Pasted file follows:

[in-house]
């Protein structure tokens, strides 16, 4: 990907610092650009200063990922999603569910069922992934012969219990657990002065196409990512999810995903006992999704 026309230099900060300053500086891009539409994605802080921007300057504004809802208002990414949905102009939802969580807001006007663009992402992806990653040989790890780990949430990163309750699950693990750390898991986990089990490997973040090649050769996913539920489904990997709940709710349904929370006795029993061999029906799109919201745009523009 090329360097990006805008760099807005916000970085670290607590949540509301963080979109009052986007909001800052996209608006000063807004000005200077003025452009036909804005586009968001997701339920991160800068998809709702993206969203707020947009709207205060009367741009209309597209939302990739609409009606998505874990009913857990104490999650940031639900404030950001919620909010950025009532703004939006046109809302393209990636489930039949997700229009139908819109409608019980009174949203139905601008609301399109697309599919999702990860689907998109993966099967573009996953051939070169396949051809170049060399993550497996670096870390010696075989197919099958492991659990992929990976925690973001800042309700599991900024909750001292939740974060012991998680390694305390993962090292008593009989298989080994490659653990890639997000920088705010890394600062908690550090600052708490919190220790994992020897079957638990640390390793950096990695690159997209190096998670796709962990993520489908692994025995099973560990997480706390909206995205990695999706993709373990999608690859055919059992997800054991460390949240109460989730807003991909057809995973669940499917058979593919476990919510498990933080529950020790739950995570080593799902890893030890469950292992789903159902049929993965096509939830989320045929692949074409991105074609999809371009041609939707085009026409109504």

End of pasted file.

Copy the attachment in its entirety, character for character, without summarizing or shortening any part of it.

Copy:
[in-house]
């Protein structure tokens, strides 16, 4: 990907610092650009200063990922999603569910069922992934012969219990657990002065196409990512999810995903006992999704 026309230099900060300053500086891009539409994605802080921007300057504004809802208002990414949905102009939802969580807001006007663009992402992806990653040989790890780990949430990163309750699950693990750390898991986990089990490997973040090649050769996913539920489904990997709940709710349904929370006795029993061999029906799109919201745009523009 090329360097990006805008760099807005916000970085670290607590949540509301963080979109009052986007909001800052996209608006000063807004000005200077003025452009036909804005586009968001997701339920991160800068998809709702993206969203707020947009709207205060009367741009209309597209939302990739609409009606998505874990009913857990104490999650940031639900404030950001919620909010950025009532703004939006046109809302393209990636489930039949997700229009139908819109409608019980009174949203139905601008609301399109697309599919999702990860689907998109993966099967573009996953051939070169396949051809170049060399993550497996670096870390010696075989197919099958492991659990992929990976925690973001800042309700599991900024909750001292939740974060012991998680390694305390993962090292008593009989298989080994490659653990890639997000920088705010890394600062908690550090600052708490919190220790994992020897079957638990640390390793950096990695690159997209190096998670796709962990993520489908692994025995099973560990997480706390909206995205990695999706993709373990999608690859055919059992997800054991460390949240109460989730807003991909057809995973669940499917058979593919476990919510498990933080529950020790739950995570080593799902890893030890469950292992789903159902049929993965096509939830989320045929692949074409991105074609999809371009041609939707085009026409109504």